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Cabling & Bracing

The utilization of cabling / bracing supports structurally weak trees, that are susceptible to damage from wind or even the weight of their own foliage. These support techniques utilize specialized applications, materials and require an understanding of loads and tree dynamics to successfully make the tree more structurally stable.

Important Points to Remember on all Cabling & Bracing Installations:

  • Support systems are not a solution to all defects and are not recommended for all trees.
  • Trees with excessive decay and structural defects are not considered for support.
  • There is a limit to the amount of weight that a support system can hold; therefore, trees with massive limbs need special consideration.
  • It is important to note that even trees that have been cabled may fail. There is no guarantee that trees that have been given a support system will provide total tree safety.
  • Support systems are NOT intended to eliminate risk and are not considered permanent remedies to structural weaknesses.
  • Pruning is crucial prior to installation as well as a future pruning program to alleviate tension placed on the support system due to annual growth. This increases the effectiveness your tree support system and allows us to perform an inspection at no additional cost.
  • Annual Arborist Inspections: It is imperative to contact our office to have a certified arborist inspect and reassess your trees' support system annually, or if you have experienced a lightning strike within close proximity. This ensures the integrity and proper performance of the system, health and any other concerns that accompany tree cabling / bracing systems.
  • Tight "V" Crotch with Included Bark
  • A Split at a Primary Trunk Crotch
  • Multi-Stem Trees with Suspect Crotches
  • Trees with Heavy Foliage
  • Stress Damage
  • Over extended Limbs
  • Valuable or Mature Trees
  • Trees relative to a target

The use of tree cabling systems provides support to limbs that are an important aspect to the balance, aesthetics and structural integrity of a tree.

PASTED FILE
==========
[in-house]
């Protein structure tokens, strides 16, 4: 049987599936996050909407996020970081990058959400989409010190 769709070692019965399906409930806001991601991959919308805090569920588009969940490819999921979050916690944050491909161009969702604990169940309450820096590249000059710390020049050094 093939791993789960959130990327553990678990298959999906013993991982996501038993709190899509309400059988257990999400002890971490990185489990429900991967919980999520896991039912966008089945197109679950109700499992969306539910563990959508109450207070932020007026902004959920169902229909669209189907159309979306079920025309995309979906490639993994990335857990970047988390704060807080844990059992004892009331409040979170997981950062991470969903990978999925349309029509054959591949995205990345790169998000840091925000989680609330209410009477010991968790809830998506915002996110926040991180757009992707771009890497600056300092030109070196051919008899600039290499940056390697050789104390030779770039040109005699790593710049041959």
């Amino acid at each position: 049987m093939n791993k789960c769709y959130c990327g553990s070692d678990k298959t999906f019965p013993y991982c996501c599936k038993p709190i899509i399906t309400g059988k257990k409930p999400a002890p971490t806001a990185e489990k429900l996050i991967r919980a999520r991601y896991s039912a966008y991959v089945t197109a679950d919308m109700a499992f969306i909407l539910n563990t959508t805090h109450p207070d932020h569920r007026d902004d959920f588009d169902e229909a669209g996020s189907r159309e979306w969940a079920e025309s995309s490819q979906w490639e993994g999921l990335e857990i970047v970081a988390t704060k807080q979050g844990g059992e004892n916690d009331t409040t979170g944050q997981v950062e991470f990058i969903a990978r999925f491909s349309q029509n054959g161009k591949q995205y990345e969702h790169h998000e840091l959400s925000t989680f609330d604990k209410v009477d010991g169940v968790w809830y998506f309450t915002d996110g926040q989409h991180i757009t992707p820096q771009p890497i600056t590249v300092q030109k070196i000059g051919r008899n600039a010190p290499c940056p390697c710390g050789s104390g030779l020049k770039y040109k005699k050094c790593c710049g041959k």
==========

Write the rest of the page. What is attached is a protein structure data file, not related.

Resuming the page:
Dynamic Systems (Synthetic cable wrapped around tree)


  • No wounding of trees
  • Ability for future adjustments
  • Tree is able to move in the wind increasing the development of reaction


  • Cables may stretch over time
  • Breaking strength is less

Dynamic non-invasive cabling aids in support of limbs to naturally bend and sway using internal shock absorbers while preventing hyper-extension of a branch. This system only adds support during extreme movement and can be adjusted as the tree continues to develop.


Static Systems (Steel cable & eye bolts drilled into tree)


  • Materials last longer
  • Support of larger limbs


  • Requires drilling into tree, which causes wounding
  • Requires special tools
  • More Labor intensive
  • Static systems are rigid, meaning the tree cannot move on its own, sometimes making weak branch attachments even weaker

Static cabling is an invasive, fixed system that must be installed by drilling into limbs which is seldom recommended except in required situations.

  • Brace rods are utilized to reduce risk of two or more leaders from spreading further apart or moving sideways. 
  • Braces may fasten together a crotch or branch that has split apart.

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239-348-1330 (office)

239-348-3133 (fax)

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Mailing Address: 
15275 Collier Blvd.
Suite 201-276
Naples, FL 34119

Office Location: 
1100 Commercial Blvd
Suite 119
Naples, FL 34104